Even though it has certain limitations, why do
you think ALM dominated language teaching
around the world?
Brainwashing or Education?
Cognitive Psychology
• Concerned with the way in which the human mind
thinks and learns.

• The mental processes are of significance.

• How people build up and draw upon their

memories and the ways in which they become
involved in the process of learning.
Cognitive Psychology & Language

The learner is seen as an active participant

in the learning process, using various
mental strategies in order to sort out the
system of the language to be learned.
Approaches to CP
• The ways in which human thought has been
investigated have themselves varied considerably.

Information processing


Intelligence and Intelligence Testing

Information processing
• The way in which people take in information,
process it and act upon it.

• Attention, Perception and Memory are the focus of

the information processing.
• Models and scripts to account for the way in which
the human mind works.
• They claim to be able to predict the kind of mental
processes that will be necessary for effective
learning to take place.
Information processing

• Attention, where an information processing approach

has provided invaluable insights into the workings of
the human mind.

• Some learners have considerable difficulty in paying

attention to their work.
• Attention, a process of filtering out an overwhelming
range of incoming stimuli and selecting out only those
stimuli which are important for further processing.
• Attention, a cognitive resource which can be drawn
upon as a means of concentrating our mental efforts.
Information processing & Language Learning

The ability to select (ir)relevant information and

focus their attention on how this can be remembered
and used distinguishes efficient from inefficient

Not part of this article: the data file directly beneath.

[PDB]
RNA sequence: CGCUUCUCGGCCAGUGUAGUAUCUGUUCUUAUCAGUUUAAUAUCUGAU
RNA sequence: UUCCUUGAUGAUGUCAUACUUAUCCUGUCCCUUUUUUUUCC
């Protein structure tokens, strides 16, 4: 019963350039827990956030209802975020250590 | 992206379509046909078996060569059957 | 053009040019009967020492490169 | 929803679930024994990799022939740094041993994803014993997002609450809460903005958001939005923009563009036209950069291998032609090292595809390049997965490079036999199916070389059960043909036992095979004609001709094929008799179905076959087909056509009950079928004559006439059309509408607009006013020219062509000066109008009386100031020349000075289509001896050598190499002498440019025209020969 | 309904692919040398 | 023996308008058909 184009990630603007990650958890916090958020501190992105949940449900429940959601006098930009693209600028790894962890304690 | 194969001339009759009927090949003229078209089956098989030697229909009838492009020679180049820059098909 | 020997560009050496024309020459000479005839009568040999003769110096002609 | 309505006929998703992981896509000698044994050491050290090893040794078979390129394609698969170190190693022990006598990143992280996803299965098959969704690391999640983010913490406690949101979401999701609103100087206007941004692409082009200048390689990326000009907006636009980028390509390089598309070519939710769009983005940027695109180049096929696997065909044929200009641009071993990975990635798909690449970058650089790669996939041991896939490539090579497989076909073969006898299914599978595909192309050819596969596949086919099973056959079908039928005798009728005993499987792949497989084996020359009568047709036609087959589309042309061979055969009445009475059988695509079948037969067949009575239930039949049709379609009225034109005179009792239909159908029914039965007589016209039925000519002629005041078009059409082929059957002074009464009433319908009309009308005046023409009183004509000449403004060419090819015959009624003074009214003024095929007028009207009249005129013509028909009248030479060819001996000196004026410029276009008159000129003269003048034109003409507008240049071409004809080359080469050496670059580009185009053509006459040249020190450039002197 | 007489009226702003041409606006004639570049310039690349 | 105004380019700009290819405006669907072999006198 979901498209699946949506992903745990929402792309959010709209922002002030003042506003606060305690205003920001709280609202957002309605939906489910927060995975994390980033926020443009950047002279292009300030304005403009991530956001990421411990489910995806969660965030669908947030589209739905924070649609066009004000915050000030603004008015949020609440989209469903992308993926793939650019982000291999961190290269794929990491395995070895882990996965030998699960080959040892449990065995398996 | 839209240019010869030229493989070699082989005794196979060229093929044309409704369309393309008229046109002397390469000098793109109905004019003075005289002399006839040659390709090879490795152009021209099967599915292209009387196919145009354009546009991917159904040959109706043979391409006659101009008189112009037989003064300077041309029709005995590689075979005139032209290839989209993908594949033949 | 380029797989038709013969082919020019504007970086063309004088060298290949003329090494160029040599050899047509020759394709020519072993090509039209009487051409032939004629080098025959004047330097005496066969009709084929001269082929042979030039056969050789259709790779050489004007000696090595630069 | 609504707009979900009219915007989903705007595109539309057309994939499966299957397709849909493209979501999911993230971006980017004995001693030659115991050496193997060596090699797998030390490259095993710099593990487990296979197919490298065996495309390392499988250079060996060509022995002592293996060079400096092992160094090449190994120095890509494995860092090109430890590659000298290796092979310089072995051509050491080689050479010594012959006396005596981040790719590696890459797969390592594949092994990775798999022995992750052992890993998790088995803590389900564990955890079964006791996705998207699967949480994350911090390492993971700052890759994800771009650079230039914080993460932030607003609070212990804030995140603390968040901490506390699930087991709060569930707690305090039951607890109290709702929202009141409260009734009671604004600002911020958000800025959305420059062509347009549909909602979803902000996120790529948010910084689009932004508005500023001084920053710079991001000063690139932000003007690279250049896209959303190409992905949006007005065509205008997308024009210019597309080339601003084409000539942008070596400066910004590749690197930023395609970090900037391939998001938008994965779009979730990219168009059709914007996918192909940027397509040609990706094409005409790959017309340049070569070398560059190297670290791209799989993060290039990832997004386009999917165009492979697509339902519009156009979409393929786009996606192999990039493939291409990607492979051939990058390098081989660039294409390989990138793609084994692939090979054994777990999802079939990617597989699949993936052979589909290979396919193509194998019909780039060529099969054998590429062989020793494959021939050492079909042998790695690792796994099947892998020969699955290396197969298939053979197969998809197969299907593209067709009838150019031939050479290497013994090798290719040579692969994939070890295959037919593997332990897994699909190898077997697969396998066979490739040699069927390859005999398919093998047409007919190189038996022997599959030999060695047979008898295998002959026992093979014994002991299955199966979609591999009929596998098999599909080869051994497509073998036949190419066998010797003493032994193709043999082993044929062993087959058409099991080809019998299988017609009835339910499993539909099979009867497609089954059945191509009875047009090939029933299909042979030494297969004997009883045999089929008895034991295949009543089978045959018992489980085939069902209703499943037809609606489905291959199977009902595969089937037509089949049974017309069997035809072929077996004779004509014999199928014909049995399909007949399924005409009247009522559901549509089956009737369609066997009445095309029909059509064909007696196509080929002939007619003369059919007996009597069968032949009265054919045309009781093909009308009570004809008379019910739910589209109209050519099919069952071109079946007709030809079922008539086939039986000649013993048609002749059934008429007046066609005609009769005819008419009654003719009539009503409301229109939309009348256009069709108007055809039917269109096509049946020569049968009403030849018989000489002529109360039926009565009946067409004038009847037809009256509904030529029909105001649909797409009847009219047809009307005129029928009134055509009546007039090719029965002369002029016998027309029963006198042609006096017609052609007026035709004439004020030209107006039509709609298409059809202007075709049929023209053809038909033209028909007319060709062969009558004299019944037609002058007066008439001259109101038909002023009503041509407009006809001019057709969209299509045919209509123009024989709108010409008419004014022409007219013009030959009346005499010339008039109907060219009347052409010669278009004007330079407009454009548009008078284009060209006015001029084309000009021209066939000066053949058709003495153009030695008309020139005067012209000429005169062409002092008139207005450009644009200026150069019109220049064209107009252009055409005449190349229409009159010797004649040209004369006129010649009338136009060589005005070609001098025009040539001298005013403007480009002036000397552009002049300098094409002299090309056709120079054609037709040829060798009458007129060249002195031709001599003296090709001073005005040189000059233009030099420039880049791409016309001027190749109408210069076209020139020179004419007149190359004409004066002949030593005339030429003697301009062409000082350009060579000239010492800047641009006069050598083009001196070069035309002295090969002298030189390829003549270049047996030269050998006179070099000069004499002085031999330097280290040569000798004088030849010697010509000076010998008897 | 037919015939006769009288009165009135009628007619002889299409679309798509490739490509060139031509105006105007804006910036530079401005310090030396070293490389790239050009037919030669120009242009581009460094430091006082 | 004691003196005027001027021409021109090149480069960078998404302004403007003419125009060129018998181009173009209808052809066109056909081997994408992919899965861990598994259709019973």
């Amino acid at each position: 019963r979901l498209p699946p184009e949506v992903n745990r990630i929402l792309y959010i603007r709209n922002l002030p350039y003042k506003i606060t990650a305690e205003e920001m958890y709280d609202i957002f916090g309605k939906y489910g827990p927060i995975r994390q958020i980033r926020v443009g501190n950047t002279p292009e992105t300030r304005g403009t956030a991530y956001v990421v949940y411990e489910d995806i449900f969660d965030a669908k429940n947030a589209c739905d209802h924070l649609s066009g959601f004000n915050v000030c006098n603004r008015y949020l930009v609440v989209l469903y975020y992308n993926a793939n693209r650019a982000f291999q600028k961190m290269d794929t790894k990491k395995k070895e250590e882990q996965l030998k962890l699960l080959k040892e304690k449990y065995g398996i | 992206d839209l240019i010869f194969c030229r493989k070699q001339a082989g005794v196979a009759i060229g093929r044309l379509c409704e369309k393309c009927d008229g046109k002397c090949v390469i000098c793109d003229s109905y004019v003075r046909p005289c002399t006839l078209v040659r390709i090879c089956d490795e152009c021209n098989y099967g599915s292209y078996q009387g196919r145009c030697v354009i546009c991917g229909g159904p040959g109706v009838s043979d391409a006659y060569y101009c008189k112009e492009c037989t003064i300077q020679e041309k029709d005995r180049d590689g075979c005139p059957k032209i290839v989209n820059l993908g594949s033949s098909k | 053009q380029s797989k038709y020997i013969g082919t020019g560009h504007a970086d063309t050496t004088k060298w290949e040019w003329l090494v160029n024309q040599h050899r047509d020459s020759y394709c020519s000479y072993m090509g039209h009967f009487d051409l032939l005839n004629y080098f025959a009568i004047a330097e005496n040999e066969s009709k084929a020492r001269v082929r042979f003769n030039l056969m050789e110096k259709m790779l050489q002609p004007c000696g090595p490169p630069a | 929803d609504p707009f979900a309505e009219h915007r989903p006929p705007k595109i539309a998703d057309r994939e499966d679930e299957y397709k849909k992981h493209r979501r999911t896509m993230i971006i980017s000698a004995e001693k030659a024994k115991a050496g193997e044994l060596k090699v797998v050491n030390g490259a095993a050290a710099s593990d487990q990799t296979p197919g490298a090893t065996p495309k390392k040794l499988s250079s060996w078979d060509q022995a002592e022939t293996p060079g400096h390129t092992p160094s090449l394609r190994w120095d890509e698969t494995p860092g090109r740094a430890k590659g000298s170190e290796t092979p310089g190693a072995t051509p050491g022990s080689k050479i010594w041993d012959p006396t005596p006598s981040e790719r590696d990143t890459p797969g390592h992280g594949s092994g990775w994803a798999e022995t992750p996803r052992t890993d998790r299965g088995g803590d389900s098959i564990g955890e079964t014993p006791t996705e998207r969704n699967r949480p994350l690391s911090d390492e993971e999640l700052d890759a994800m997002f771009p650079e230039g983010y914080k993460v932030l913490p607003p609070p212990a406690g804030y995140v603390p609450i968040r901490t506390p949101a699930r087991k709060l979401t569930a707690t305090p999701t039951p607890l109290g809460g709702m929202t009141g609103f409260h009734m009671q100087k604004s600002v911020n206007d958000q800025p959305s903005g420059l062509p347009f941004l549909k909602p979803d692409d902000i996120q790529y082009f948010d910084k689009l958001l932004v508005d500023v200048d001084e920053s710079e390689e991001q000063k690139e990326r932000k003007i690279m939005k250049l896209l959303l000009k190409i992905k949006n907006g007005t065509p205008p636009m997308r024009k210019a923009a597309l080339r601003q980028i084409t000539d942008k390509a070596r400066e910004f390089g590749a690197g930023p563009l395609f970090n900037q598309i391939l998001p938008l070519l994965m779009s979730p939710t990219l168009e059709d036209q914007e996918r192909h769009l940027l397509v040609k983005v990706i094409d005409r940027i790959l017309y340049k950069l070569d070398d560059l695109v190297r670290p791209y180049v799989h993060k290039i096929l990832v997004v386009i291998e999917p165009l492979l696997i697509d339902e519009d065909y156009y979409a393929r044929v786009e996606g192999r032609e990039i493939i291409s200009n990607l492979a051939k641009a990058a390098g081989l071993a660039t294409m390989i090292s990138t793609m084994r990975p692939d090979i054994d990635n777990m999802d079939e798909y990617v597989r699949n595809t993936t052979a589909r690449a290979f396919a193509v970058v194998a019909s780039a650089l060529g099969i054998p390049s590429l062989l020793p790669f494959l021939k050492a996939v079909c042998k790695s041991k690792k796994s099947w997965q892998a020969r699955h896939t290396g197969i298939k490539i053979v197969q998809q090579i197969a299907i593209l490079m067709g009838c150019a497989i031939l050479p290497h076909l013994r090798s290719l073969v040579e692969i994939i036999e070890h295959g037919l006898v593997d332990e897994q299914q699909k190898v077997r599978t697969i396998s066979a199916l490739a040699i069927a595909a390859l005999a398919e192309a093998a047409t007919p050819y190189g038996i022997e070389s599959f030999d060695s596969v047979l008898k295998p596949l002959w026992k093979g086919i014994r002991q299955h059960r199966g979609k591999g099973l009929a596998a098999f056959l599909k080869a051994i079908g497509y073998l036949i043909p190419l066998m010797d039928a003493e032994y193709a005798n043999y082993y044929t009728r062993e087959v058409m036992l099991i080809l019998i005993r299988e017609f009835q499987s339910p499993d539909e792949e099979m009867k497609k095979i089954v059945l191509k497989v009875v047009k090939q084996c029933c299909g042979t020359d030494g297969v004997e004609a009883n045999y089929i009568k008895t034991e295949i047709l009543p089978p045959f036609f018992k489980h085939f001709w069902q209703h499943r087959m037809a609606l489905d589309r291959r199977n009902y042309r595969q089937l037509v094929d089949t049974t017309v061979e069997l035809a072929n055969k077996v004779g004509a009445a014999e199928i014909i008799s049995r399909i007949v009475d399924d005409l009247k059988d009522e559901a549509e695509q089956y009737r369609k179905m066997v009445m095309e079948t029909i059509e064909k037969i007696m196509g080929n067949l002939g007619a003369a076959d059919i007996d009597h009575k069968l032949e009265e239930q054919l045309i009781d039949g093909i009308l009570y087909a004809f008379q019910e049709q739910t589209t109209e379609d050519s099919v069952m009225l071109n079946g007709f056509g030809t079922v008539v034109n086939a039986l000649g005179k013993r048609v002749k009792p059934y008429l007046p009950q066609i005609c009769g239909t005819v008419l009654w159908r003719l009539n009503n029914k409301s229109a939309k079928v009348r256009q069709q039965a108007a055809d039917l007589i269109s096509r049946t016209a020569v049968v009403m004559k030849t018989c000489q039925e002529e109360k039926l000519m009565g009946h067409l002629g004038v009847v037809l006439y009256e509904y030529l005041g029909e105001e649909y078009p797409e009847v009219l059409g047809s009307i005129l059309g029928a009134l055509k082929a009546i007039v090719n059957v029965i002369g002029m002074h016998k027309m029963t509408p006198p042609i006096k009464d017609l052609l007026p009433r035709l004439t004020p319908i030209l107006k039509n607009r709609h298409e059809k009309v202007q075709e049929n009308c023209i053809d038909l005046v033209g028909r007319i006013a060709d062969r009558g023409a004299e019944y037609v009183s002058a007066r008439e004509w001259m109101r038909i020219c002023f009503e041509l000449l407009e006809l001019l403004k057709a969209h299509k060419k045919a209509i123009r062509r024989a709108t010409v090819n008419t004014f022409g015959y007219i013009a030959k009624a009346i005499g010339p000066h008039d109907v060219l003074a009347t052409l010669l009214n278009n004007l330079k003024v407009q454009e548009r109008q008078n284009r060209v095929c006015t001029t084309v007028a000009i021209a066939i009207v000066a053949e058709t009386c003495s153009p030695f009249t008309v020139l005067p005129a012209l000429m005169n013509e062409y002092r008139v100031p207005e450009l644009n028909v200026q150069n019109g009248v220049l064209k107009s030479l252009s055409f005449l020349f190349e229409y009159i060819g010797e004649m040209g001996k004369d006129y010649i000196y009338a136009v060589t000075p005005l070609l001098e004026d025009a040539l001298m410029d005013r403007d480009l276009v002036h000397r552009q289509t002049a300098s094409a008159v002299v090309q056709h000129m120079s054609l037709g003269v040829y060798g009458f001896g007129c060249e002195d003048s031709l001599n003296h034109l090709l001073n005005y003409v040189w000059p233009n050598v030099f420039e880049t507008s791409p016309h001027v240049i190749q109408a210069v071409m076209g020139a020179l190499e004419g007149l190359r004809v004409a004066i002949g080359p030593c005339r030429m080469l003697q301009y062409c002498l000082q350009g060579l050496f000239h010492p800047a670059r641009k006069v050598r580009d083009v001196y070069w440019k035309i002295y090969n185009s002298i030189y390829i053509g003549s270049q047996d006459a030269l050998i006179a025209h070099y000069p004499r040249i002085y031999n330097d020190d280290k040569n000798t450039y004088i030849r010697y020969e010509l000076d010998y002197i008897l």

• This model describes the memory process in terms

of a sensory register where stimuli are initially
recorded for a brief amount of time before being
passed into short-term memory.
• Working memory refers to whatever one has in
mind at any particular time, which tends to be o a
short duration.
• It is necessary to find ways of breaking down
complex material into related chunks before
consigning these to the long-term memory.
Memory & Language Learning
• Vocabulary items & memorization.
• Mnemonic strategies…
• Linkword… (Gruneberg, 1987)
• Advance organisers…
* some kind of topical introduction to a lesson that
orientates learners to the subject matter and
relates new learning to what the learners already
Intelligence and Intelligence Testing
• What is intelligence? ???!!!!!!
• Some form of inborn, general ability which enables
some of us to learn better or faster than others.
• Intelligence is the main factor in predicting success or
failure in school.
• Psychometricians- to seek ways to measure the so-
called (general intelligence).
• Intelligence tests and their use for the purposes of
prediction or placement and diagnostic tools to explain
learning failure.
Intelligence and Intelligence Testing
• 1956- MLAT (Carroll and Sapon)
People possess a fixed amount of ability at language
learning and this ability can be measured.
• 1964- Intelligence A, B and C (Vernon)
A represents the intelligence with which we are born.
B refers to the intelligence we display in all aspects of our
every day lives which is continually changing and very much
C represents what is measured by IQ tests.
• 1983- Multiple Intelligences (Gardner)
At least seven intelligences are clearly identifiable.
Problem-solving oriented…
Intelligence- Language Learning
• We can help ALL learners become better at
language learning.

• We see everyone capable of succeeding, given

appropriate teaching.

• We can help learners to develop the strategies

needed to learn more effectively (through learner

• Learning how to think effectively is an issue to be